Emma Tucker, editor of The Sunday Times, has a unique view on the industry from her perspective in the London newsroom. Almost exactly a year into the job, Tucker spent some time with INMA members on Wednesday during an exclusive Webinar.
Here’s what she shared.
What does transformation mean to you?
“What transformation means for journalists, and journalism, is having to be much more responsive to your readers,” Tucker responded. “Up until the digital revolution, you were measured by circulation and ad revenue — and frankly, your editor was always right. You weren’t as close to your readers as we are now.
“We’re particularly lucky here because we went behind the paywall a good 10 years ago. We have an incredible body of data around our readers, and that allows us to know a lot about them. And that allows a much more responsive relationship with them. It’s much more of a dialogue than it used to be.”
It has definitely changed the role of the newsroom, and Tucker said those changes have almost certainly been for the better. She noted two main transformative changes, the first being increased competition forcing news media companies to raise their game and establish a high level of trust with readers.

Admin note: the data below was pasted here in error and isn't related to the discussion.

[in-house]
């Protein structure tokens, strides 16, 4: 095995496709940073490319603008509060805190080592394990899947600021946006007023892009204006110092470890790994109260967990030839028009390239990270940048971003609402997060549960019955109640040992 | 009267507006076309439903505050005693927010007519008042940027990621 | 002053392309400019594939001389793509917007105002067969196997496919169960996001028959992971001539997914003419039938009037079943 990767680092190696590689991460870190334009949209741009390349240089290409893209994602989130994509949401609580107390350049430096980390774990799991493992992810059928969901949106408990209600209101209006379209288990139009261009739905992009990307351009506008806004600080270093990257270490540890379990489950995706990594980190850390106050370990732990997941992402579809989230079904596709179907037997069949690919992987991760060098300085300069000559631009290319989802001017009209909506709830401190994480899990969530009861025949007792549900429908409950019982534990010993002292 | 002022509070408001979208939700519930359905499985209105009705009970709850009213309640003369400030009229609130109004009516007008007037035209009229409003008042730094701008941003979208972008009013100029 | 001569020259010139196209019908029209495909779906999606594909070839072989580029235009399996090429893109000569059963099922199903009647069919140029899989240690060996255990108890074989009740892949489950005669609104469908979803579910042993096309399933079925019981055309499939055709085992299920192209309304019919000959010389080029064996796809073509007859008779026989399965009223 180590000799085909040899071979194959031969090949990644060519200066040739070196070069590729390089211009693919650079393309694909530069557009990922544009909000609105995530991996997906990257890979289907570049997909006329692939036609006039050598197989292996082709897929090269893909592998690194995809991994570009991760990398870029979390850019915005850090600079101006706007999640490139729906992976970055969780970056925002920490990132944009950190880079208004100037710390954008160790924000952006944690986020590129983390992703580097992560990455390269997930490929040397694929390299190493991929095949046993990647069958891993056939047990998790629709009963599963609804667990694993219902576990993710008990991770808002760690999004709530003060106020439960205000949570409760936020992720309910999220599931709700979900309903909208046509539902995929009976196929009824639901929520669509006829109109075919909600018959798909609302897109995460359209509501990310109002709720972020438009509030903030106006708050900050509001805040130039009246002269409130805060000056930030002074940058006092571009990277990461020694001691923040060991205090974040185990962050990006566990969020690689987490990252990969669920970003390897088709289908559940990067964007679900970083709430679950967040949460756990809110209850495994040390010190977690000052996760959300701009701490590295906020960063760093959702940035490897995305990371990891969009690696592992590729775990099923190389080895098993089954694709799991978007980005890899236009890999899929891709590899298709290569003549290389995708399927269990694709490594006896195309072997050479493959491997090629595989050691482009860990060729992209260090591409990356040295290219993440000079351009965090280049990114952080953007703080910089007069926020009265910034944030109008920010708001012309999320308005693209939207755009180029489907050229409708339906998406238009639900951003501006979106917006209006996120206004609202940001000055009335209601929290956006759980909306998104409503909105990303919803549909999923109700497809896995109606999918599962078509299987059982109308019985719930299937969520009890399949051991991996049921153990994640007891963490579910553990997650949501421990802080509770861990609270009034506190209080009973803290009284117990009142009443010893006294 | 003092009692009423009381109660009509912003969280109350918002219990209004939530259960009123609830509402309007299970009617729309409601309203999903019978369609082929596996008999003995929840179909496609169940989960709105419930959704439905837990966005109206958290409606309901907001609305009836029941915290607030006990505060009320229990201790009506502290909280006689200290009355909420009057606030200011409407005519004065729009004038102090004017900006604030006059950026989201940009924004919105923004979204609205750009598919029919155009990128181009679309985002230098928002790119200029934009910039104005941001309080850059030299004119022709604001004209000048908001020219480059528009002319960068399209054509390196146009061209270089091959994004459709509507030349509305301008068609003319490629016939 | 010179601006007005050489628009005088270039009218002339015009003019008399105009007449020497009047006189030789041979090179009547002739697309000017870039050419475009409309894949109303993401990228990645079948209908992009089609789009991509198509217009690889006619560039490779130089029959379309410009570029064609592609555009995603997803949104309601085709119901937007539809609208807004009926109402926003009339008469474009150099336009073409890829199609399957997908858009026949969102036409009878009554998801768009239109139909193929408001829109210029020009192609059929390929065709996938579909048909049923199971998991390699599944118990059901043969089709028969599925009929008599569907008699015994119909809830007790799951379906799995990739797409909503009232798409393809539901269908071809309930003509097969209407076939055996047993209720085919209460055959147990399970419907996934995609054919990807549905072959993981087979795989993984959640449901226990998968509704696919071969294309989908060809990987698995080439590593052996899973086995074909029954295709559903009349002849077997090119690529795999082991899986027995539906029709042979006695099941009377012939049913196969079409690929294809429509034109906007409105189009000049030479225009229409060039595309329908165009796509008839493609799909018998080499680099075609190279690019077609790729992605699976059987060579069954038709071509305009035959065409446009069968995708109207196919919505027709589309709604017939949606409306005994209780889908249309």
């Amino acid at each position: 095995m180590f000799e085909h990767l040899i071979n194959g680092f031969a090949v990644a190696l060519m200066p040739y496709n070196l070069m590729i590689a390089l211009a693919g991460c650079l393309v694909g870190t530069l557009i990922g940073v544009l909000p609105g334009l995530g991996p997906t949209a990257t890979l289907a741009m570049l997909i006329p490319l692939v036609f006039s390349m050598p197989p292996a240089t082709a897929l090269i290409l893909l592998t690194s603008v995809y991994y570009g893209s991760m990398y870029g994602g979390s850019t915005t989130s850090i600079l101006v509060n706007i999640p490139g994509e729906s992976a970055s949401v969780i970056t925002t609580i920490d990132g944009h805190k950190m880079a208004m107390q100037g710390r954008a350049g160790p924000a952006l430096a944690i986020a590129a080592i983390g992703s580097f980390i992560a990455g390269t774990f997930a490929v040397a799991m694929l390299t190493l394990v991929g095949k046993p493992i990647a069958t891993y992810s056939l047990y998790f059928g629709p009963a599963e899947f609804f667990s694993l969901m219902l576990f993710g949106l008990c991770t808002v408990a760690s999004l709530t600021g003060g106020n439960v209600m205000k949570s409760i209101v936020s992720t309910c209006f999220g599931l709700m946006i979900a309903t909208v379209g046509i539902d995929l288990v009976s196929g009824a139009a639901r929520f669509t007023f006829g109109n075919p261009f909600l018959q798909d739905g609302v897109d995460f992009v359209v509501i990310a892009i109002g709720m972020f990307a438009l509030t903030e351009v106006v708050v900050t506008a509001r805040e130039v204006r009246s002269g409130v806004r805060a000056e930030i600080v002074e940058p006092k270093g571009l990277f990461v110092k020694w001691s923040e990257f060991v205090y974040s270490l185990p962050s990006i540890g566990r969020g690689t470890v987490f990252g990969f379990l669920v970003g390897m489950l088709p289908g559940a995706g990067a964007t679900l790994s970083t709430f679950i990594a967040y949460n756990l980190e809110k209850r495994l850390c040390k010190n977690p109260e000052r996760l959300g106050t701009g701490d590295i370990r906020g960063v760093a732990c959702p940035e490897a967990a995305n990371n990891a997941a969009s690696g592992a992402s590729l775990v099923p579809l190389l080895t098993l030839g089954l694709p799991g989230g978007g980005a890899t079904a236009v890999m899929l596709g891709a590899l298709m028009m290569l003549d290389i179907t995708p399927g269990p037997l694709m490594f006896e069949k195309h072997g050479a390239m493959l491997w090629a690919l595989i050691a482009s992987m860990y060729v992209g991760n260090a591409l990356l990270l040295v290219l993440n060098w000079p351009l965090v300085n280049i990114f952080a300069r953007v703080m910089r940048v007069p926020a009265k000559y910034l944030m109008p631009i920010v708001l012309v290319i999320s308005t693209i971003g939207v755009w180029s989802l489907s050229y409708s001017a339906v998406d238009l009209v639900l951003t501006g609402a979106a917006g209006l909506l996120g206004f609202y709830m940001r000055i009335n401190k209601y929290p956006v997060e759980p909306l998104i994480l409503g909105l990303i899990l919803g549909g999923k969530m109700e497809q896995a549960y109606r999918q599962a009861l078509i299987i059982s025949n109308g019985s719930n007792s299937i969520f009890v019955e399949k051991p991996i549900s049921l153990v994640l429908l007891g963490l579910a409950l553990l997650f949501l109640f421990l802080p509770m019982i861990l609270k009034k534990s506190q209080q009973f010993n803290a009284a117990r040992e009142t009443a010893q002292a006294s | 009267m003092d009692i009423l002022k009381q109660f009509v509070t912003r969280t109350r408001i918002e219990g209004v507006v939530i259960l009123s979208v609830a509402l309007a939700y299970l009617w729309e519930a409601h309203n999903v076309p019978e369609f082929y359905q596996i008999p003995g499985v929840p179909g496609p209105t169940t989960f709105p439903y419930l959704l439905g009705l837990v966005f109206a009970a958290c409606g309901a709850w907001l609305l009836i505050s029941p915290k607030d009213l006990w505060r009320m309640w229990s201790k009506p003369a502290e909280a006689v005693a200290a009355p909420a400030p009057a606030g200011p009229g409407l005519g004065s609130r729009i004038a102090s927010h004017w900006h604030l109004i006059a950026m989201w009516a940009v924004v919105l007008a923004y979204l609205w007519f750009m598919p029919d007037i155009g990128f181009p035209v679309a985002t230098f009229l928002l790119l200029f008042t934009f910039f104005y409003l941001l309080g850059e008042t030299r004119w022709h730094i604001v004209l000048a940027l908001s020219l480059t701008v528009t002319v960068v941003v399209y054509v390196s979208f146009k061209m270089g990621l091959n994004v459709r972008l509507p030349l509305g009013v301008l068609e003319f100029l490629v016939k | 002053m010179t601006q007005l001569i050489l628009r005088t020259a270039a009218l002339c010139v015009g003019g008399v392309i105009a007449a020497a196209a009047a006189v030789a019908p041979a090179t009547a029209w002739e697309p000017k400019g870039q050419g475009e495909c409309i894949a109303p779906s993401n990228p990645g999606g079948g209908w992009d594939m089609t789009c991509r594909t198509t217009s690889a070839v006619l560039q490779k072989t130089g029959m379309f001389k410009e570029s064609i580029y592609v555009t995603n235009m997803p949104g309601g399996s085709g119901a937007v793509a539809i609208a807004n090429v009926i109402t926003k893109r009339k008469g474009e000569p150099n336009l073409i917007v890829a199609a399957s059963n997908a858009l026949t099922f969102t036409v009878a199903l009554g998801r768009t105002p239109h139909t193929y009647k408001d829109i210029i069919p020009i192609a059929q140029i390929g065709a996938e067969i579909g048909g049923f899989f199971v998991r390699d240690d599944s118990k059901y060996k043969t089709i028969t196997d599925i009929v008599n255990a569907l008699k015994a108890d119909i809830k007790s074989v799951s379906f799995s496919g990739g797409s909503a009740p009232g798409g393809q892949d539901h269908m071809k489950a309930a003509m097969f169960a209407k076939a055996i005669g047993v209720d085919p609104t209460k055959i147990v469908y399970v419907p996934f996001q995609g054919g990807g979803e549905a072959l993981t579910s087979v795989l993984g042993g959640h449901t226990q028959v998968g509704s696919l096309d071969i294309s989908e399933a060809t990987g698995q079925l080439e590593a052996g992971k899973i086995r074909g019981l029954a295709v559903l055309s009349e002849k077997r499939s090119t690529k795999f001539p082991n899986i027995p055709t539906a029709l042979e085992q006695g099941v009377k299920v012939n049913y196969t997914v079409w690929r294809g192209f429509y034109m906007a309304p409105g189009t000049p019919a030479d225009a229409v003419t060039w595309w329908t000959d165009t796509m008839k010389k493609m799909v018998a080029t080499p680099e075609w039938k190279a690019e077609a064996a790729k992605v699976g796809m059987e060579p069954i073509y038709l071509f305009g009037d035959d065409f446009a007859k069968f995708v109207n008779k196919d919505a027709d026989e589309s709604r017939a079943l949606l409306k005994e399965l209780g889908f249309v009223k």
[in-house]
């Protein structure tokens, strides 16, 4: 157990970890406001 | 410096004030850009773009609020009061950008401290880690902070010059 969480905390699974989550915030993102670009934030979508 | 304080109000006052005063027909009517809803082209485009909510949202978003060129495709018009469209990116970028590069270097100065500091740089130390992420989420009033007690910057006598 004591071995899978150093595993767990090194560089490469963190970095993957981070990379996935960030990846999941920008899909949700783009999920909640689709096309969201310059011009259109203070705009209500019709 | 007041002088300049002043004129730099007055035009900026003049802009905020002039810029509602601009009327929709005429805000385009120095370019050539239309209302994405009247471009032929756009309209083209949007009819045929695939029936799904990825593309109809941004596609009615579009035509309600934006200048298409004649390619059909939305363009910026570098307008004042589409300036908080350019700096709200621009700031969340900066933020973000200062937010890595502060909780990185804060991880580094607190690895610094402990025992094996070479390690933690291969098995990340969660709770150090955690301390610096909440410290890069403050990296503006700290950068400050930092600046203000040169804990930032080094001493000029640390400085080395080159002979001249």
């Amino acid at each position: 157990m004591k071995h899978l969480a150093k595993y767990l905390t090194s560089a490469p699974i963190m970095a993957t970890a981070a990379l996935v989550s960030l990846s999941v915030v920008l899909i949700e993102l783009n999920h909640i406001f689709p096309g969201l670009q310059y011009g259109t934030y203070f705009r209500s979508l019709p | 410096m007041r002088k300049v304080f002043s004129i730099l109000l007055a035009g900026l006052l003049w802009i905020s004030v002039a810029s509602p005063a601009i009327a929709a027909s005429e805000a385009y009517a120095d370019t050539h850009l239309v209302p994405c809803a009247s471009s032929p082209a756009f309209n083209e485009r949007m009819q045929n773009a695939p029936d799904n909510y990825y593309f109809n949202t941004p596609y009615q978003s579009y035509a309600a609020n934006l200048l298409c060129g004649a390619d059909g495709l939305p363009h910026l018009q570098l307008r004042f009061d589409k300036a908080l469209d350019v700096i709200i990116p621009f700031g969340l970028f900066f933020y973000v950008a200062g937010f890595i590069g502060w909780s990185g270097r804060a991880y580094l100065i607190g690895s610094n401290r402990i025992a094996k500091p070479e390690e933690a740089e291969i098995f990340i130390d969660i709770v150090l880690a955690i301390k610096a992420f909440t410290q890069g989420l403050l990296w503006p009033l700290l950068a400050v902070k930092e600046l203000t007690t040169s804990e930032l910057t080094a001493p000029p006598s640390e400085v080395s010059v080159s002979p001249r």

“You can’t afford to squander your trust in any way whatsoever,” she said. “All those good values that came from print journalism, we still have to be aware of.”
The second major change is talent: “The skillset required of a journalist these days is much more than being able to write a news story.” Today’s journalists must know video and multi-media storytelling, SEO, data, etc.
“There’s a lot more responsibility lying on one person’s shoulders.”
How is your newsroom structured?
“We don’t have print journalists and digital journalists,” Tucker said. “Everybody does everything, for all the platforms. We don’t set individual targets, but we do expect them to be sort of across the data and I talk to them endlessly about engagement.”
Times content is largely measured by reader engagement, so this metric is paramount.
“We need to know that we’re giving subscribers what they want so they are less likely to churn.”
She added that when journalists first started looking at reader data, there was a lot of excitement around what stories generated subscriptions — but though some content results in a lot of subscriptions, those don’t always stick.
“What I’m always saying to the newsroom is you concentrate on keeping the subscribers happy, and let marketing chase after the subscriptions.”
If you had a crystal ball to see the future of journalism, what do you think that would look like?
Newspapers today are more commercially minded than they used to be, out of necessity. Silos within media organisations have largely broken down, and Tucker sees those trends continuing in the near future.
“I think [the future] will both look incredibly different and very familiar,” she said. “What we do, in terms of independent journalism, won’t change. How it’s serviced is going to look different, and I think how it’s funded as well is also going to be different. This is where COVID might accelerate these changes.”